Despite the Catholic Church rejecting the Protestants’ theological arguments, they did adopt and accept some of the more practical approaches to religion and religious practice. Moreover, the use of the consistory, the emphasis put on the sermon, and the importance attached to the role of education, and the social and spiritual welfare of the people, were all key features protestant practices. The Jesuits especially used preaching as a method of achieving and transmitting the ideas of the ideas of the Council of Trent. In addition the Protestants also emphasised education, focusing on the written word, literacy. As the religion itself was focused on the bible. As a result Protestants could openly communicate their religion. In response to this religious education, the education, the Catholic Church set up schools, such as in Poland under the Jesuit’s control. As this was a way of emphasising Catholic teaching and thought, most of these ideas were implemented after the Council of Trent.
Although Protestantism had the effect of speeding up Catholic reform; thereby serving as a catalyst for the subsequent calling of the Council of Trent. However, there probably would have still been a general Council, as there were problems with the Fifth Lateran Council 1512-1517, where there were attempts to reform such as the education of the clergy long before Luther had even revolted. But has the contribution of the seminary been in place before the Reformation or because of the Reformation, and did Trent set up seminaries because it sought to promote priestly education as a means of challenging Protestantism? To answer this the initiatives for the quest of priestly education going back before pre-reformation reform must be considered. For instance popes such as Pope Eugenius II in 826AD worked towards the establishment of facilities for training clerics. It is not simply the case of Trent countering the Protestants views and adapting its aims in order to suit this initiative. Many of Trent’s aims and decisions were in fact, as previously stated, pre-determined by prior medieval councils.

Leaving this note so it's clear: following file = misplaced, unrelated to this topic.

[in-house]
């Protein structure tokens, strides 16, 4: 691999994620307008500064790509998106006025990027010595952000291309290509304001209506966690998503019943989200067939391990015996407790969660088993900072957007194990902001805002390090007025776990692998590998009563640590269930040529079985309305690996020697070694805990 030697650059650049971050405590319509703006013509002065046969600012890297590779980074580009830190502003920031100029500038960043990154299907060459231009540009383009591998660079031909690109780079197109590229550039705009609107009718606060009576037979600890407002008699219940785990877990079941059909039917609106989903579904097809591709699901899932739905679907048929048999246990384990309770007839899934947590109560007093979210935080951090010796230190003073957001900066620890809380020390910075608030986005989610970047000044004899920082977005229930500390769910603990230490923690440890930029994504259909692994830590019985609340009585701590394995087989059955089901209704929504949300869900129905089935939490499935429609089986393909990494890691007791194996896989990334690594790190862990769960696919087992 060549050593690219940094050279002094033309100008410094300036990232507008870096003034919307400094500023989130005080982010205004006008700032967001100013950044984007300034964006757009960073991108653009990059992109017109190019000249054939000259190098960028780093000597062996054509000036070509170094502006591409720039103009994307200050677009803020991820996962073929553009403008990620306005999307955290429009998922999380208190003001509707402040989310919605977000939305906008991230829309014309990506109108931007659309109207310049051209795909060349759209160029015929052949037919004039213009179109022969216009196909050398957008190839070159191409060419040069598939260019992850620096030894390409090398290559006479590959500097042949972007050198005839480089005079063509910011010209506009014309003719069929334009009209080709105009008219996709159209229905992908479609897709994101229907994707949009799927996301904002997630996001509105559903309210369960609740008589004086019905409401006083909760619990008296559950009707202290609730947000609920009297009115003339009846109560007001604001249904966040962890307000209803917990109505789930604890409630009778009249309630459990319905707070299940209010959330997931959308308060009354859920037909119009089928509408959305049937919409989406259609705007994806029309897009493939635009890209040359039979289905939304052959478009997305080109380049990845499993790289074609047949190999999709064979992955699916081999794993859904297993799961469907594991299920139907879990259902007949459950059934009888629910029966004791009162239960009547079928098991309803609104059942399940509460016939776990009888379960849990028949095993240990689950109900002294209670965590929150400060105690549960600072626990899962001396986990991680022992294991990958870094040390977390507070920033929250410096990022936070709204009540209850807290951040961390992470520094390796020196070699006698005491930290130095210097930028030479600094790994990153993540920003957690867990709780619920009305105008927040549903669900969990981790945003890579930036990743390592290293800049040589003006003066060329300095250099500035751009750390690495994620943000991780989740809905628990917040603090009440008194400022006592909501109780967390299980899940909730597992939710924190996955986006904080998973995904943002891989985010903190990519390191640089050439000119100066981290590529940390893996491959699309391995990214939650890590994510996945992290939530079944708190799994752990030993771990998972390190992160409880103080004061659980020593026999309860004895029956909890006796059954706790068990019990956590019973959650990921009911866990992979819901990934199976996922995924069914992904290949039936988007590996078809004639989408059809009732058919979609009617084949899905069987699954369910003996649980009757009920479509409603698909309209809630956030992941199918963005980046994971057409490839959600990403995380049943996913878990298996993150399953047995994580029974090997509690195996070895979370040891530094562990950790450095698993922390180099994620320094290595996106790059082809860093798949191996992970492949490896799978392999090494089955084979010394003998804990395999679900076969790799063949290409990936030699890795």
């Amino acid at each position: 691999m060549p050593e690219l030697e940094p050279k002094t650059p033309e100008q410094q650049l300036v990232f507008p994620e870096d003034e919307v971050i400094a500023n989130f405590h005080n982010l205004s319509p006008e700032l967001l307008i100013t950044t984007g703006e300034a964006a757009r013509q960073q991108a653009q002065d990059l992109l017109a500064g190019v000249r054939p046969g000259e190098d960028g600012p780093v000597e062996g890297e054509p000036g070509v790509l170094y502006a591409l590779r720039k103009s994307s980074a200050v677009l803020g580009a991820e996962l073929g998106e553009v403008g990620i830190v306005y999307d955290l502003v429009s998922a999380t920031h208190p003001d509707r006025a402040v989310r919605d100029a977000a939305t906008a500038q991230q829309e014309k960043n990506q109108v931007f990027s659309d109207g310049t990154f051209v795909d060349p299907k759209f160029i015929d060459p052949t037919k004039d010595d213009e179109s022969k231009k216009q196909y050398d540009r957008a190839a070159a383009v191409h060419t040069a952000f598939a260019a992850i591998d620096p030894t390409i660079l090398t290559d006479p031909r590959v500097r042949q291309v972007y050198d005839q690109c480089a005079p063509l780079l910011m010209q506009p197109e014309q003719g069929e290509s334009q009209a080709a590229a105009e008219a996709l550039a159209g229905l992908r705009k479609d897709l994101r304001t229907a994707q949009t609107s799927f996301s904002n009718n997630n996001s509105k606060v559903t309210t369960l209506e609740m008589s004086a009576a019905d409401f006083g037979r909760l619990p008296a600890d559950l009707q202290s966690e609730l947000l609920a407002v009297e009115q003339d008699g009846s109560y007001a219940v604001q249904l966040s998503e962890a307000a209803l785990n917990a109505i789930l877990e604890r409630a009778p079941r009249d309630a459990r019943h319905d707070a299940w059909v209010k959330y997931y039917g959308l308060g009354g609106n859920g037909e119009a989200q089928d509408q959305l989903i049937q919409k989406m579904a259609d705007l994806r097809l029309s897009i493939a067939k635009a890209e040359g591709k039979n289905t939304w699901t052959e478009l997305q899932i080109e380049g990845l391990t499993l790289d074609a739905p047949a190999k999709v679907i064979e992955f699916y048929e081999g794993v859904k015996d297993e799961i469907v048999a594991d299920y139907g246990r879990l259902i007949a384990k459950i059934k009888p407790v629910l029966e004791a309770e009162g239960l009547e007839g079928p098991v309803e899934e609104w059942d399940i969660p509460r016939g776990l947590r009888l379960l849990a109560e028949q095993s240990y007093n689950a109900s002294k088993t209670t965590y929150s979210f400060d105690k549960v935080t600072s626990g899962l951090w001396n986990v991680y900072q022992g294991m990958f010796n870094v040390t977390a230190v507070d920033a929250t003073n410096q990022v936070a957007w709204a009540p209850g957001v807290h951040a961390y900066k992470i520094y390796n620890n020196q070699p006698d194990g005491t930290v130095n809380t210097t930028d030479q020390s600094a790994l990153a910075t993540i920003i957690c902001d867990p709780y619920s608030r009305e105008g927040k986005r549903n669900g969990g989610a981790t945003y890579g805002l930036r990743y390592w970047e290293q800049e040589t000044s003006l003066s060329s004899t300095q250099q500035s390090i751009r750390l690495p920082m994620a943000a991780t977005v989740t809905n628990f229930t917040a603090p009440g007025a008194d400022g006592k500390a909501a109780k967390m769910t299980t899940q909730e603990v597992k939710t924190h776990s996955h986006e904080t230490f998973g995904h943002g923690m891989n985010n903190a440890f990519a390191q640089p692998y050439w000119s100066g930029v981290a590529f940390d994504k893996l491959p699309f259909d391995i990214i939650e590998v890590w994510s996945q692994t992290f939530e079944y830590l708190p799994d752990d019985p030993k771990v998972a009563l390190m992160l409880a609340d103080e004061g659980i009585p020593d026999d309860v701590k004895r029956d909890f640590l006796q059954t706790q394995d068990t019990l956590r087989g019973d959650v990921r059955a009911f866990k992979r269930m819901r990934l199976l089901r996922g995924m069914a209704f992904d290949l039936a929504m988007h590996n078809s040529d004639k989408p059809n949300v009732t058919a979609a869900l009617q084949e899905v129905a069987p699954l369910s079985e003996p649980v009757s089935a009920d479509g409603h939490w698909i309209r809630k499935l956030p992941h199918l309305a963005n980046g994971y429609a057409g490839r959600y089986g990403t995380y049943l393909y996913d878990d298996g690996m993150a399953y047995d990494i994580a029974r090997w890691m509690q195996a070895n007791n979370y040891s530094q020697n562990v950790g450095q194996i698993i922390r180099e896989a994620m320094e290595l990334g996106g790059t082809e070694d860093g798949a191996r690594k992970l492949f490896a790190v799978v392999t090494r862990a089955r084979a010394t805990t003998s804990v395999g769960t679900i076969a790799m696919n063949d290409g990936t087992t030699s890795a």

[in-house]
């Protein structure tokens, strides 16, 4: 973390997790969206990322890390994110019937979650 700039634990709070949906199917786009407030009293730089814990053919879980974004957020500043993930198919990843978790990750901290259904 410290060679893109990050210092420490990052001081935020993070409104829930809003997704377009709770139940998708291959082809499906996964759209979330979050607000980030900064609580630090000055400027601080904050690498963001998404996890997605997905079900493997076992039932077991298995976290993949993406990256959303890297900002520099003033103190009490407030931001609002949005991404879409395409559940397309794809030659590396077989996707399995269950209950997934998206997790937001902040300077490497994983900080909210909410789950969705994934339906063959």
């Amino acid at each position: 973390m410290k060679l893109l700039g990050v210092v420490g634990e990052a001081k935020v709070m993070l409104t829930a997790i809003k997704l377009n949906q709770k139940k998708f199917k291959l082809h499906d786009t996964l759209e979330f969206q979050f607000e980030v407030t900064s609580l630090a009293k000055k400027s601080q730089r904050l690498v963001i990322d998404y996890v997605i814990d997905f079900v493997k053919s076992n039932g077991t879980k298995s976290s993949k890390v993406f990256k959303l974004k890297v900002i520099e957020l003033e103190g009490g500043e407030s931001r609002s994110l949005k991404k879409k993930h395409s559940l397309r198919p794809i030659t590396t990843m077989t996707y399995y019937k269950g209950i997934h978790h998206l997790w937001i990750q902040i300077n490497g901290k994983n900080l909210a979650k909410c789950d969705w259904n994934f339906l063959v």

The papacy established the supremacy of the papal authority without any resolution being passed to that effect. Consequently it could be argued that the papacy deserves most of the credit for the success of the Council of Trent, because conciliation would probably have resulted in the Church tearing itself apart. More than simply a prolonged theological seminar, the Council of Trent was a practical forum of reform. Mention of the role of the papacy as the guiding institution of the Catholic Church, brings us to the leadership of Catholic reform during and after the sixteenth century by a succession of resolute, upright and energetic popes. For instance, Pius IV took up the agenda of the concluded Council of Trent and produced the key documents that it had authorised, including the Catechism and Missal.
To conclude, it was highly unlikely that there would be any rapprochement with the Protestant schism, although the demands of the Lutherans and the rejection of papal authority probably made the split permanent even before the Council met. The Council in reality just re-emphasised an already existing institution in the light of the Protestant threat. In the short term the Tridentine decrees were important for the Catholic Church because until then the theological initiative had been in the hands of the Protestants. As a result the Council of Trent can be seen as a turning point in the fortunes and legacy of the Catholic Church. The fact that the Council took place at a time when the Protestant advance was slowing down might have more to do with the work of the Jesuit order and the Inquisition rather than the Council of Trent decrees. The Council of Trent certainly seemed to accept papal supremacy without any innovative resolutions, Trent was simply reasserting existing dogma.
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